Despite declaring a “climate emergency” this policy does not provide confidence in Eastleigh Borough Council’s commitment to a) reaching net-zero carbon, and b) mitigating the impacts of climate change. The wording is weak e.g., “have regard to the potential impacts of climate change” also there is no reference as to how environmental (should be biodiversity) net gain will be achieved. In addition, no cross- reference is made as to how car travel will be minimised, for example by referring to initiatives and projects in the pipeline (these could include: a strategic cycleway network; enhanced public transport provision; safe, secure and direct walking routes.)
MM5 DM1 General criteria for new development change from a weak statement of ‘avoiding’ to ~ ’ensuring’ no significant adverse impacts” and strengthen with ‘achieving measurable biodiversity net gain, reduction in predator introduction and where appropriate increasing species-specific site allocations.’
MM10 SP2 no case has been made for a ‘minimum’ number. The MHCLG at the recent briefing stated that there is an awareness that the calculation and projections were flawed. Until this has been resolved these figures should remain unchanged and the end of sentence 1. ‘, of a minimum of’ be deleted
1. The Council will promote the delivery, over the plan period 2016-2036, of a minimum of:
MM11 Strategic Policy S3 Location of new housing
Members of Bishopstoke and Fair Oak Independent Group objected strongly to the Strategic Growth Option in the north of Bishopstoke and Fair Oak and wholly support its deletion from the plan.
However, Bishopstoke and Fair Oak Independent Group would want to lodge concerns that the wording at 4.11, which states that any shortfall in housing delivery in the latter years of the plan period should be addressed by an early review of the plan. The concern of our residents will be that the Borough Council is determined to bring back the SGO. This option should now be firmly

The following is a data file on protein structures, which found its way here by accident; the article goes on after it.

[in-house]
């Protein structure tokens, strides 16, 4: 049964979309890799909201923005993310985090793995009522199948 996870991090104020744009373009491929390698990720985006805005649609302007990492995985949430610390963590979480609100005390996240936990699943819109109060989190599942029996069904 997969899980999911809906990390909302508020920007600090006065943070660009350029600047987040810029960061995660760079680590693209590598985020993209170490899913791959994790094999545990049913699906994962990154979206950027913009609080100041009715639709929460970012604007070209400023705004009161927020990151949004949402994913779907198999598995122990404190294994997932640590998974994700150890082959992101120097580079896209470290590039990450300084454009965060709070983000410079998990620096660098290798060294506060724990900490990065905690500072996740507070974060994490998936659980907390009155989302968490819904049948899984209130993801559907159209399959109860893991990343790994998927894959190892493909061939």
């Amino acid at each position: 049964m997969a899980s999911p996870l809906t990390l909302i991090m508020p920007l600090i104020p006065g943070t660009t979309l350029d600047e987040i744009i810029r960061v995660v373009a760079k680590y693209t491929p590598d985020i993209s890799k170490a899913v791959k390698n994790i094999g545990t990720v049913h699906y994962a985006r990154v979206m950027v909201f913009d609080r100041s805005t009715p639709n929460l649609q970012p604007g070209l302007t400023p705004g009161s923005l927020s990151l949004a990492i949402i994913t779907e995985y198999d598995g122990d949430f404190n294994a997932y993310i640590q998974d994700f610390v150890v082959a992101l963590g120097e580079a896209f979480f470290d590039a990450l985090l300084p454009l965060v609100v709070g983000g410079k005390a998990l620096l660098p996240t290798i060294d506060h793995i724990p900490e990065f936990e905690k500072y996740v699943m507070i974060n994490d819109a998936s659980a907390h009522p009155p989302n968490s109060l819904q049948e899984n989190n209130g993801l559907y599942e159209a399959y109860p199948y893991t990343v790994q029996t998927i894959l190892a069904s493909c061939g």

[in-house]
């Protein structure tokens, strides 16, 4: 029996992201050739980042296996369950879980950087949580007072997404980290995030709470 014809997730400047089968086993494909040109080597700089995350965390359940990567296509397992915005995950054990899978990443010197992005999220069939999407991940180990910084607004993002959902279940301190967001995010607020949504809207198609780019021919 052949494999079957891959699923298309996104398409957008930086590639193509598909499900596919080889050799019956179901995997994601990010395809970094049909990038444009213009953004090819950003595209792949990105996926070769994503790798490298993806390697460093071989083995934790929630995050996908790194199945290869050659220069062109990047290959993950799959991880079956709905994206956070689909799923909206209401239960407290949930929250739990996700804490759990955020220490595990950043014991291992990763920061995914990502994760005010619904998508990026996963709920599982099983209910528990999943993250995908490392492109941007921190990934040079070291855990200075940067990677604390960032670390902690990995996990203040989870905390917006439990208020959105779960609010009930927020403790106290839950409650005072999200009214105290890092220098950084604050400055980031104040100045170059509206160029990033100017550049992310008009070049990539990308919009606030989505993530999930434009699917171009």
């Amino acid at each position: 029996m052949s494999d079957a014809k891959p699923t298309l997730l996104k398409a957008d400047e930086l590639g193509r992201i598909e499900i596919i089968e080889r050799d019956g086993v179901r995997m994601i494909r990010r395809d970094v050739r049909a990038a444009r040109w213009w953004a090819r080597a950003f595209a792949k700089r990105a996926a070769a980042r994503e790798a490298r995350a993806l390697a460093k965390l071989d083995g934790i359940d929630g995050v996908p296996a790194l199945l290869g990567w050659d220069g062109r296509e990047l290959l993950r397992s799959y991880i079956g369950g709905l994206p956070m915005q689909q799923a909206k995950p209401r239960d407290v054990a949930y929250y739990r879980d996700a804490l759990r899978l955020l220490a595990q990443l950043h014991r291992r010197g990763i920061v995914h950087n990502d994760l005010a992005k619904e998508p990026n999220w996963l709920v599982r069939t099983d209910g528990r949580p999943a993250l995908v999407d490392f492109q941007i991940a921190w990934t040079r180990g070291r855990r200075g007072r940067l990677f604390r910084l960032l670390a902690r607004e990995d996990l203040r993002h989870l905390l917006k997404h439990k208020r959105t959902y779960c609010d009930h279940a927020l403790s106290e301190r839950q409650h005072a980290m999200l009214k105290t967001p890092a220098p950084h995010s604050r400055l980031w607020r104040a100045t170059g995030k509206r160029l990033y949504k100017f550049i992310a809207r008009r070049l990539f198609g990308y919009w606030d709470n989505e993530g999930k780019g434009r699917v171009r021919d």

off the table as the council could not despite numerous calls and both elected members and respondents highlighting lack of evidence, could not demonstrate its appropriateness and need. Any indication that it may once again be reconsidered give developers who have, it is assumed, purchased options on Stoke Park Farm and other land across the area, hope value and that the Borough Council will start the review of the plan within 1 year of the plan’s adoption. If it was felt it was appropriate where is the evidence now?
MM13 Strategic Policy S5 New Communities North of Bishopstoke and North East of Fair Oak – Policy deleted as is all associated text – this is fully supported by Bishopstoke & Fair Oak Independent Group of Councillors.
MM27 Strategic policy S8, Protection of settlement gaps this policy is not applied consistently, there seems to be a need to maintain a gap between Southampton (despite arguing it needs to provide for Southampton) but not other neighbouring councils, such as Winchester Borough, Fareham Borough. In particular, settlement gaps should be protected between Bishopstoke and Colden Common, Fair Oak and Upham, Fair Oak & Colden Common, Owslebury– in fact a settlement gap should be established. Between Bishopstoke and Fair Oak as none exists currently!
MM29 Historic Environment, Policy S8 should refer to a programme for reviewing Conservation Area Appraisals and a commitment to resourcing improvements to townscape and historic buildings and structures within these areas (including Bishopstoke and Fair Oak).
PM1 Deletion of strategic policy s5 – supported. Land within former s5 should be notated as “countryside” as per the adopted 2001 -11 EBLPR and the urban edge drawn accordingly. Ancient woodland at Upper Barn Copse, Crowd Hill Copse (newly designated ancient woodland sites) and their hinterlands should be notated for nature conservation.
PM2 strategic policy s6 deleted – supported.”